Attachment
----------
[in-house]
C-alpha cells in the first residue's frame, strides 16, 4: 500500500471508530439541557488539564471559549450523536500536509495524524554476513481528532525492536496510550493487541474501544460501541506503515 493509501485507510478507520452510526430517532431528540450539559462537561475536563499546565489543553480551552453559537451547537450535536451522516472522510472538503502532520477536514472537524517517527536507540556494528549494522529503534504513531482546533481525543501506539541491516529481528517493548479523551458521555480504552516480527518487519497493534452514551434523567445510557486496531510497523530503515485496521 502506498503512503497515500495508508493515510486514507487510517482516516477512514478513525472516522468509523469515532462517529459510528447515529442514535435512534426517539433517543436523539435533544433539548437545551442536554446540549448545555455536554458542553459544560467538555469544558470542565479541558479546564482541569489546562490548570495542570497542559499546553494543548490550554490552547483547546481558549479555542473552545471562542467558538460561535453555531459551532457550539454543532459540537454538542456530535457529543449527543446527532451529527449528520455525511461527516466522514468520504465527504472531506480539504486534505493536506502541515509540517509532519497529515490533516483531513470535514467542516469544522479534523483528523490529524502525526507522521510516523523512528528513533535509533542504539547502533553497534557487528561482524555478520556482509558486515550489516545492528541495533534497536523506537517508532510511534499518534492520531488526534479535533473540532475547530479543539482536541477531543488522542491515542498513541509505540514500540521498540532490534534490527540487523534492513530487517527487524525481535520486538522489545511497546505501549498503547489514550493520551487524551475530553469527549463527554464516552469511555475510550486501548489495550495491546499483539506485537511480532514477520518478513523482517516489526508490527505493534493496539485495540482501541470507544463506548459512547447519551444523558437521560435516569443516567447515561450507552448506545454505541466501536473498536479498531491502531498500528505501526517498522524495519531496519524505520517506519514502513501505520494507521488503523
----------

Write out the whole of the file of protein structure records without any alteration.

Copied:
[in-house]
C-alpha cells in the first residue's frame, strides 16, 4: 500500500471508530439541557488539564471559549450523536500536509495524524554476513481528532525492536496510550493487541474501544460501541506503515 493509501485507510478507520452510526430517532431528540450539559462537561475536563499546565489543553480551552453559537451547537450535536451522516472522510472538503502532520477536514472537524517517527536507540556494528549494522529503534504513531482546533481525543501506539541491516529481528517493548479523551458521555480504552516480527518487519497493534452514551434523567445510557486496531510497523530503515485496521 502506498503512503497515500495508508493515510486514507487510517482516516477512514478513525472516522468509523469515532462517529459510528447515529442514535435512534426517539433517543436523539435533544433539548437545551442536554446540549448545555455536554458542553459544560467538555469544558470542565479541558479546564482541569489546562490548570495542570497542559499546553494543548490550554490552547483547546481558549479555542473552545471562542467558538460561535453555531459551532457550539454543532459540537454538542456530535457529543449527543446527532451529527449528520455525511461527516466522514468520504465527504472531506480539504486534505493536506502541515509540517509532519497529515490533516483531513470535514467542516469544522479534523483528523490529524502525526507522521510516523523512528528513533535509533542504539547502533553497534557487528561482524555478520556482509558486515550489516545492528541495533534497536523506537517508532510511534499518534492520531488526534479535533473540532475547530479543539482536541477531543488522542491515542498513541509505540514500540521498540532490534534490527540487523534492513530487517527487524525481535520486538522489545511497546505501549498503547489514550493520551487524551475530553469527549463527554464516552469511555475510550486501548489495550495491546499483539506485537511480532514477520518478513523482517516489526508490527505493534493496539485495540482501541470507544463506548459512547447519551444523558437521560435516569443516567447515561450507552448506545454505541466501536473498536479498531491502531498500528505501526517498522524495519531496519524505520517506519514502513501505520494507521488503523